We’ve had a chance to catch our collective breath now that the whole Brexit thing has calmed down and the world is once again spinning on its axis. Or not.
As the vote in the United Kingdom to leave the European Union has been digested, sort of, by the Brits and the rest of the world, all that has become clear is uncertainty. Consider two of the large local public companies we looked at last week, global real estate services giant CBRE Group Inc. and Aecom Inc., the multinational engineering firm. Both have work in the United Kingdom and both took a hit in the markets the day after the June 23 vote.
Now, with a week of breathing room, things look no better for shares of CBRE. The company, trading at $30 a share before the vote, hovered last week below $24, an 18 percent decline. Aecom, which was off more than 13 percent the day after the vote, rebounded a bit but is still 6.5 percent below its pre-vote level.
Smaller businesses are also in limbo. Half of those responding to our poll about the impact of the Brexit vote said it was too soon to tell what the impact would be on their operations (see below). About 20 percent said they had already felt the fallout, with the balance saying it was of no consequence. It’s not a scientific poll, but it does jibe with the anecdotal information flowing through the business press.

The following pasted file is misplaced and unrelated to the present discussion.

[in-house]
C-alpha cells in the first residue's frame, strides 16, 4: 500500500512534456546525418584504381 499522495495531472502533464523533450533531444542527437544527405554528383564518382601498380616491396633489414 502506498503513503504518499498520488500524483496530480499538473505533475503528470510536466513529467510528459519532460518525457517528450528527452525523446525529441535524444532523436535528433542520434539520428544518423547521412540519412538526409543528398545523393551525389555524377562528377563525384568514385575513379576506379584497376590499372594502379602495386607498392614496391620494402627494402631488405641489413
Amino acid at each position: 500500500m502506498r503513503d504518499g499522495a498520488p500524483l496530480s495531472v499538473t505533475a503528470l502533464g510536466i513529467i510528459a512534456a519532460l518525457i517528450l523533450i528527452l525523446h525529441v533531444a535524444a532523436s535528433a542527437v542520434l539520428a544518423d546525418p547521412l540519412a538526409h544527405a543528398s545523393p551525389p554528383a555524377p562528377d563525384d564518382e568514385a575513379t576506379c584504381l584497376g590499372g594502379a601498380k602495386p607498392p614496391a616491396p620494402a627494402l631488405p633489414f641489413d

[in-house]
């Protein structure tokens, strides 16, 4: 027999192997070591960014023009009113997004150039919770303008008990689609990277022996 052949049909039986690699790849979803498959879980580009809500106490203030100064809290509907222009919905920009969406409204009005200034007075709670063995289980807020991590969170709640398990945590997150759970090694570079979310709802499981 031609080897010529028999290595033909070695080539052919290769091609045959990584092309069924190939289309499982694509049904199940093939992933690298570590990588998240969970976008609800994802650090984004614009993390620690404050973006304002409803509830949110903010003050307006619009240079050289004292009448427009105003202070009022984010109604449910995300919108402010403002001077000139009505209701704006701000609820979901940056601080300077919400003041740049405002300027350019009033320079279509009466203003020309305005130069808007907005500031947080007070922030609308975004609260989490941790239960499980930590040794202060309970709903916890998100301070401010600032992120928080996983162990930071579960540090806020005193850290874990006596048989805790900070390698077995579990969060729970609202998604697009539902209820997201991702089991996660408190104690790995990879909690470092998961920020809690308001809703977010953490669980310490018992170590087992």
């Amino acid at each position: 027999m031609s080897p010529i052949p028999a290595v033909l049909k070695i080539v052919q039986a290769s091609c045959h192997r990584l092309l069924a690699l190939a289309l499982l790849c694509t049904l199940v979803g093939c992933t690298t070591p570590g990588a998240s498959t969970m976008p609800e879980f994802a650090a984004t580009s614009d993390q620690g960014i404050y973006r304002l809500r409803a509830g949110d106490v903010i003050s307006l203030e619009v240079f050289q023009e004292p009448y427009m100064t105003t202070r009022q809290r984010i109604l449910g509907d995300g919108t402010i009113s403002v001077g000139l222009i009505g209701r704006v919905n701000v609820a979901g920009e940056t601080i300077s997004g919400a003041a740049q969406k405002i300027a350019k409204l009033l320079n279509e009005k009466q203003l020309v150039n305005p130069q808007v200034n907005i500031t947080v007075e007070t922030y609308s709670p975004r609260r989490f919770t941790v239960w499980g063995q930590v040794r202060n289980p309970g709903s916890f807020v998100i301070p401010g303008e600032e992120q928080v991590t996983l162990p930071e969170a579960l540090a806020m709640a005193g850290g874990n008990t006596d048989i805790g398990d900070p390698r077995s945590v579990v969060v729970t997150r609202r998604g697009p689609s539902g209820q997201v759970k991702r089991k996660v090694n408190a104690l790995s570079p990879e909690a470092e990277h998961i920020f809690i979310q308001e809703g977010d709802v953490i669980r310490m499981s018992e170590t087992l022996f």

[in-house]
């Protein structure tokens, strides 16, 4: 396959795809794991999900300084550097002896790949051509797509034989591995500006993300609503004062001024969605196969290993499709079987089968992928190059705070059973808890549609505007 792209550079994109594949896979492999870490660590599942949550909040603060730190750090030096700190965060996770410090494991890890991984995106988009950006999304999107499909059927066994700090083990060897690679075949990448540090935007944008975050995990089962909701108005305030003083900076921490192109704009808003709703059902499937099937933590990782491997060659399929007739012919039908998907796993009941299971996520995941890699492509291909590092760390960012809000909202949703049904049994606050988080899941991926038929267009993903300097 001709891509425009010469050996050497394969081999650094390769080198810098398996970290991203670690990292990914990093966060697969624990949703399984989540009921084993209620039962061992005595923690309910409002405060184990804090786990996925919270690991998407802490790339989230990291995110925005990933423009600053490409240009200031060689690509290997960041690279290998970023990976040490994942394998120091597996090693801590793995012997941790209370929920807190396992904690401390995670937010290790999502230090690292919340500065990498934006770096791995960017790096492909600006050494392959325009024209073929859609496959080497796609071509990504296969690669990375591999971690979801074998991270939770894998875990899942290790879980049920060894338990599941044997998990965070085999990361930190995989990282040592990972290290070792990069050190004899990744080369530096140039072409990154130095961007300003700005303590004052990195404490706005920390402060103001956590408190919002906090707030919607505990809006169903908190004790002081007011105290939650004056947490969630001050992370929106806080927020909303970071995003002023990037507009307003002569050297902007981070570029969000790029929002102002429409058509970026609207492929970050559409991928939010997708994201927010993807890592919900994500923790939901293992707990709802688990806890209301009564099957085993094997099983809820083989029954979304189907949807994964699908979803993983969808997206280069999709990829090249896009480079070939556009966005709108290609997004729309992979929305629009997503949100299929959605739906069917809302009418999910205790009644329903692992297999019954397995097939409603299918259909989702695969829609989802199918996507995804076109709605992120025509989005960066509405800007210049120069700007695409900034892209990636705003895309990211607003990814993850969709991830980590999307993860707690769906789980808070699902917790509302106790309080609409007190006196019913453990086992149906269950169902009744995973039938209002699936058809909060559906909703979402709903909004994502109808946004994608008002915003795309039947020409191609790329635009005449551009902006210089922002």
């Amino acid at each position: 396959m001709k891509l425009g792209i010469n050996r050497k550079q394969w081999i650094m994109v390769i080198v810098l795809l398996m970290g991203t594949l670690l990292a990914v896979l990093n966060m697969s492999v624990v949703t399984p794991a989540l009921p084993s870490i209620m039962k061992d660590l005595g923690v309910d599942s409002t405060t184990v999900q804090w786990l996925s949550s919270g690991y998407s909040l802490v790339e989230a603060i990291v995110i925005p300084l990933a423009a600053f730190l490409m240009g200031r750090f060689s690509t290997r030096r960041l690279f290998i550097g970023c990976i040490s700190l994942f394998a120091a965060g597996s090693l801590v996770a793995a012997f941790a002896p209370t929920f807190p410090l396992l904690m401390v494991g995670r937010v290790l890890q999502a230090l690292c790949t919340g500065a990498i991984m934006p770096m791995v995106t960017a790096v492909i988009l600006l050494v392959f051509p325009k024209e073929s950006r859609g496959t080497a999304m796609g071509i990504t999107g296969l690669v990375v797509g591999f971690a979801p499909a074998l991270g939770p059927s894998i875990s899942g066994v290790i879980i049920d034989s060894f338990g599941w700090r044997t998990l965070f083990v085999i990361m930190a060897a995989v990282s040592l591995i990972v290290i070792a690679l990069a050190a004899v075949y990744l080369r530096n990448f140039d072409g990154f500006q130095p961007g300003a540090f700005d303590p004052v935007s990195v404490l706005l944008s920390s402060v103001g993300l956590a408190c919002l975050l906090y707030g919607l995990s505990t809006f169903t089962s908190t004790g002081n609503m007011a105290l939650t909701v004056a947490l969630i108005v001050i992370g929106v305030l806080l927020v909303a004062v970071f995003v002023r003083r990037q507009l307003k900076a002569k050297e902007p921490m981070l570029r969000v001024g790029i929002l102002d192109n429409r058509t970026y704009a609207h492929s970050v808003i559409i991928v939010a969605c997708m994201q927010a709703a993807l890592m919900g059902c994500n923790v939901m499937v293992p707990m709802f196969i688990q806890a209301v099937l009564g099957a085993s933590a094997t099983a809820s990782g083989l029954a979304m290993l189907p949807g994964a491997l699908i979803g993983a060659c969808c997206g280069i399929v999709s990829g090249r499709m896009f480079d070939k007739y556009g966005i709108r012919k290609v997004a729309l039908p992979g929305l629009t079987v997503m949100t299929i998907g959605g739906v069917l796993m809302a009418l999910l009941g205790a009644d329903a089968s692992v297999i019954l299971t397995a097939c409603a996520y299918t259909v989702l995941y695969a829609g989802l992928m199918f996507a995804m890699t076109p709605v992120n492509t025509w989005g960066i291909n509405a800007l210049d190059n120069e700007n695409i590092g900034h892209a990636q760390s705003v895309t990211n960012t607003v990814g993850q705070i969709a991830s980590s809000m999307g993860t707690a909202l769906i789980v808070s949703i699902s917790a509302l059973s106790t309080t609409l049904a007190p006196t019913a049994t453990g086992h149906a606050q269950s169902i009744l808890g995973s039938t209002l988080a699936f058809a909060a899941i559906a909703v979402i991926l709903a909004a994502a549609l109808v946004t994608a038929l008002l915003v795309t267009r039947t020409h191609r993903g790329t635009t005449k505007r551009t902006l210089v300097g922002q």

And maybe it’s not all a bad thing.
The Fed indicated it would hold interest rates steady until the uncertainty clears (though a slowdown in domestic hiring also played a role in the decision). And some have suggested that the central banks in the other large economies would use the event to continue broader economic stimulus programs such as infrastructure projects – much like the ones Aecom handles on a global basis.
It also could bode well for cash and bonds.
And while the resulting declines in the euro and pound are not great for exports, European goods – and travel – become, in the short term, more affordable.
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